0.5 oz. simple syrup
2 oz. club soda
Make your own Collins: Pour the genever, lemon juice, and simple syrup into a shaker. Fill the shaker to the brim with ice cubes and shake vigorously. Fill a tall glass with ice cubes. Pour the cocktail through a strainer into the glass. Top it off with soda water and garnish with slices of lemon.
Estimated price per cocktail: $2.25
What are we going to make now?
A Negroni. It’s an Italian drink typically consumed before a meal. It helps to get your appetite going.
Any pro-tips to make a fool-proof Negroni?
It’s important to stick with the recipe. Only three ingredients: gin, Campari, and sweet vermouth. I take 30 milliliters of everything, but you can also use a shot glass to measure it out. It’s also very nice to add some orange peel. I squeeze the peel firmly above the glass, which releases some oil. You can rub that oil on the edge of the glass for a delicious smelling drink.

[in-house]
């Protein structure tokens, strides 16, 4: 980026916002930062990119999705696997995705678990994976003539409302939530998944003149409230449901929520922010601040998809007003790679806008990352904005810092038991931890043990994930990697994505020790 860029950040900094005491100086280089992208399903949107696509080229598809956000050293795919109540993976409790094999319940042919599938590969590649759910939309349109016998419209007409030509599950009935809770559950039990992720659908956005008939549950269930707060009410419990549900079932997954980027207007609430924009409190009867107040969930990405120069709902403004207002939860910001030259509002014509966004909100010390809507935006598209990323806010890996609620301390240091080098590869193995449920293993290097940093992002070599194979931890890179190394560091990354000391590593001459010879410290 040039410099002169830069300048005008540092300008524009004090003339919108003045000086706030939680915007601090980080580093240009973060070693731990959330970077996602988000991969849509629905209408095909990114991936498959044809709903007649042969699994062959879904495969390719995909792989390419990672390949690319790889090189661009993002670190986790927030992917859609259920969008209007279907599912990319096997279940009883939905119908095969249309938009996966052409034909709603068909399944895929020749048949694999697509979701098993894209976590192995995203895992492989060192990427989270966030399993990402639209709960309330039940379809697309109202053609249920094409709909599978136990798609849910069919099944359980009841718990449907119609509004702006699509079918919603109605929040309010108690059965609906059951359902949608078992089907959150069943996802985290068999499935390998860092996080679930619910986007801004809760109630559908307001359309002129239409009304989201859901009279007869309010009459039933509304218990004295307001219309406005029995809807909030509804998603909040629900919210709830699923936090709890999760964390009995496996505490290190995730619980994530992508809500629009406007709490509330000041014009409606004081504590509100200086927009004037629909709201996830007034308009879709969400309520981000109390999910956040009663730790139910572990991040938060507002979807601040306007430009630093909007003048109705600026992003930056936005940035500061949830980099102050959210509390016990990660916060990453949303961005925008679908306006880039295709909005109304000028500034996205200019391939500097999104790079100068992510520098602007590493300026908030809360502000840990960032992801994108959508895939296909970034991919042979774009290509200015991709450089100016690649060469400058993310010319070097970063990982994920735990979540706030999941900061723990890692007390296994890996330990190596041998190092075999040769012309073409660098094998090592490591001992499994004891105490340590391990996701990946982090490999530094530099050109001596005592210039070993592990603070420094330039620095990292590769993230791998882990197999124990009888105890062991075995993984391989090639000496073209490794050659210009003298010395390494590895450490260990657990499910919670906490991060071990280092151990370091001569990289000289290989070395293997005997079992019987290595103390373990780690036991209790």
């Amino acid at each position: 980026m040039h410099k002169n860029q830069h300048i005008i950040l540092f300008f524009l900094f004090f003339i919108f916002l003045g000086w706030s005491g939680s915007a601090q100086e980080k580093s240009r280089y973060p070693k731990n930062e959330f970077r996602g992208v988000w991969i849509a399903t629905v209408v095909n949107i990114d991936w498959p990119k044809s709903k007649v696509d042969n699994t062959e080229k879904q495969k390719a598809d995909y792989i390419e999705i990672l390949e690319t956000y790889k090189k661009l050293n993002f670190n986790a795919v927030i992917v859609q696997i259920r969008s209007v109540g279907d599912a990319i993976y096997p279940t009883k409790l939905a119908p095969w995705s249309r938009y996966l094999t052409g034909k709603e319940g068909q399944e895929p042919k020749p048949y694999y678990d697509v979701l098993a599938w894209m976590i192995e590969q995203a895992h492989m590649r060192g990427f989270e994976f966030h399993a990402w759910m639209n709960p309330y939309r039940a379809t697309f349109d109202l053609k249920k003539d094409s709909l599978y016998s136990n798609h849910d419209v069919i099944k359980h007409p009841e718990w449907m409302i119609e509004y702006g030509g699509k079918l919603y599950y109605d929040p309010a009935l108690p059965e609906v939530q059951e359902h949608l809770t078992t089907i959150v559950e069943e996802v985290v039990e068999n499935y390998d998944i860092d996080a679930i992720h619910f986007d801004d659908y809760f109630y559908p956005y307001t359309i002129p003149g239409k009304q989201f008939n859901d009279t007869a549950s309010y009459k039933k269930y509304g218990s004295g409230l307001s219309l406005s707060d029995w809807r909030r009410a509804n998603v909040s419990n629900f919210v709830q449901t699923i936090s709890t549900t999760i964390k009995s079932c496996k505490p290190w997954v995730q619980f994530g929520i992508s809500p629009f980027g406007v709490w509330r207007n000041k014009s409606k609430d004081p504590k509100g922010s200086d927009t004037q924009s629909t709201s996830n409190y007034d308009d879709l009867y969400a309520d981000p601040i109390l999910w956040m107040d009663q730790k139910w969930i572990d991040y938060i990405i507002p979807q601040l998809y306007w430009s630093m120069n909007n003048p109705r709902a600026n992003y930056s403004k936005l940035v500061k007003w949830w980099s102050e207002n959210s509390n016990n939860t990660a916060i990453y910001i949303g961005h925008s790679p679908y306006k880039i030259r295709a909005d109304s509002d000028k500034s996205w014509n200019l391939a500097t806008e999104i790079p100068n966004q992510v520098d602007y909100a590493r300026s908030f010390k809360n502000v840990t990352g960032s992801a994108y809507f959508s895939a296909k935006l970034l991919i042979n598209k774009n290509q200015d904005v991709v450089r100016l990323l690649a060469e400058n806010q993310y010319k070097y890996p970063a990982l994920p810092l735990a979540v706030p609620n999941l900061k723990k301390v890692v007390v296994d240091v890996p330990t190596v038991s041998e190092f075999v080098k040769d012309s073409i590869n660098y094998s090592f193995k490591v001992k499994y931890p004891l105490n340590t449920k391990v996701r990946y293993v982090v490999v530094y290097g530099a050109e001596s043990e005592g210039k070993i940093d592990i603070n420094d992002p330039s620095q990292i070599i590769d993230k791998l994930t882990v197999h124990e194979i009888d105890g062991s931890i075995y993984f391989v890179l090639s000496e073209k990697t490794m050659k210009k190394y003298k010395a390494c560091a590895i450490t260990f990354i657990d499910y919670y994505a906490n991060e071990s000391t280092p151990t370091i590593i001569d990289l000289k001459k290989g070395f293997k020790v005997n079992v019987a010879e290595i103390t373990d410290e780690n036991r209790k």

1 oz. gin
1 oz. Campari
1 oz. sweet vermouth
Make your own Negroni: fill a mixing glass with ice cubes. Add the gin, Campari, and sweet vermouth. Stir all the ingredients until a thin layer of frost starts to form on the outside of the glass. Pour the cocktail into a second glass filled with ice cubes through a strainer. Garnish with a slice of orange peel.
Estimated price per cocktail: $2.75
Onto the next: a Moscow Mule. Why?
Because it’s a drink everyone likes. If you need to get drinks for a big group, this is the safest choice.
How do you go about choosing the best vodka?
I compare it to steak: if you want to grill a steak and you buy hamburger meat, best of luck to you trying to get a steak on your plate. It’s best to choose a bottle at eye level in the store. Those are the mid-range brands and they’re fine. Between mid-range and expensive the differences aren’t very big; it’s mostly a matter of personal taste. But cheap alcohol is often poorly distilled and it’s made of cheap ingredients. If you feel slightly disoriented after taking a sip, it’s bad vodka. It shouldn’t burn in your throat. Generally speaking: the smoother, the better.
But if you don’t buy cheap liquor, drinking becomes expensive.